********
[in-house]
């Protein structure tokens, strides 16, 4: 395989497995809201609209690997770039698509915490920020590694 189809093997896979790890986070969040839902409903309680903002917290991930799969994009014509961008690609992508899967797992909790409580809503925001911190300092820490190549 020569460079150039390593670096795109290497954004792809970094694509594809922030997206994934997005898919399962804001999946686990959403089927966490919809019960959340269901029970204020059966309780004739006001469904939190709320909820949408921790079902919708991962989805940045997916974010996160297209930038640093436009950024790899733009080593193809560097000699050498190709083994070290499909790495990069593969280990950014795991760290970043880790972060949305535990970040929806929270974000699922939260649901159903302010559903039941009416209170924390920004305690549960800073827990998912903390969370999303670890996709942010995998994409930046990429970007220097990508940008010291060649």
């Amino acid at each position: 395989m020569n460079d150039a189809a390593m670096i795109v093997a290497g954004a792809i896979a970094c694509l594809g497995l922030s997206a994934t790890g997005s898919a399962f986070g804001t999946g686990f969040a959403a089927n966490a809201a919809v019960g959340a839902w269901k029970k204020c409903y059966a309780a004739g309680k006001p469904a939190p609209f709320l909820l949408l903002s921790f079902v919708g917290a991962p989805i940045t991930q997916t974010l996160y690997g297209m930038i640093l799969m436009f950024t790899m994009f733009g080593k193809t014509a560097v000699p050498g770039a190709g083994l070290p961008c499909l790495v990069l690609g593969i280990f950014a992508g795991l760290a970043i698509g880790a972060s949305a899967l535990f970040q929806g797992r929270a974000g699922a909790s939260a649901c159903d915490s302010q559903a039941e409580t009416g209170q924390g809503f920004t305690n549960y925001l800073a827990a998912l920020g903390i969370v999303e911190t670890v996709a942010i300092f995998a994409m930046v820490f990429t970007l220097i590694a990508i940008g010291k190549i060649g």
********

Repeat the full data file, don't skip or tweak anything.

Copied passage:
[in-house]
């Protein structure tokens, strides 16, 4: 395989497995809201609209690997770039698509915490920020590694 189809093997896979790890986070969040839902409903309680903002917290991930799969994009014509961008690609992508899967797992909790409580809503925001911190300092820490190549 020569460079150039390593670096795109290497954004792809970094694509594809922030997206994934997005898919399962804001999946686990959403089927966490919809019960959340269901029970204020059966309780004739006001469904939190709320909820949408921790079902919708991962989805940045997916974010996160297209930038640093436009950024790899733009080593193809560097000699050498190709083994070290499909790495990069593969280990950014795991760290970043880790972060949305535990970040929806929270974000699922939260649901159903302010559903039941009416209170924390920004305690549960800073827990998912903390969370999303670890996709942010995998994409930046990429970007220097990508940008010291060649």
């Amino acid at each position: 395989m020569n460079d150039a189809a390593m670096i795109v093997a290497g954004a792809i896979a970094c694509l594809g497995l922030s997206a994934t790890g997005s898919a399962f986070g804001t999946g686990f969040a959403a089927n966490a809201a919809v019960g959340a839902w269901k029970k204020c409903y059966a309780a004739g309680k006001p469904a939190p609209f709320l909820l949408l903002s921790f079902v919708g917290a991962p989805i940045t991930q997916t974010l996160y690997g297209m930038i640093l799969m436009f950024t790899m994009f733009g080593k193809t014509a560097v000699p050498g770039a190709g083994l070290p961008c499909l790495v990069l690609g593969i280990f950014a992508g795991l760290a970043i698509g880790a972060s949305a899967l535990f970040q929806g797992r929270a974000g699922a909790s939260a649901c159903d915490s302010q559903a039941e409580t009416g209170q924390g809503f920004t305690n549960y925001l800073a827990a998912l920020g903390i969370v999303e911190t670890v996709a942010i300092f995998a994409m930046v820490f990429t970007l220097i590694a990508i940008g010291k190549i060649g």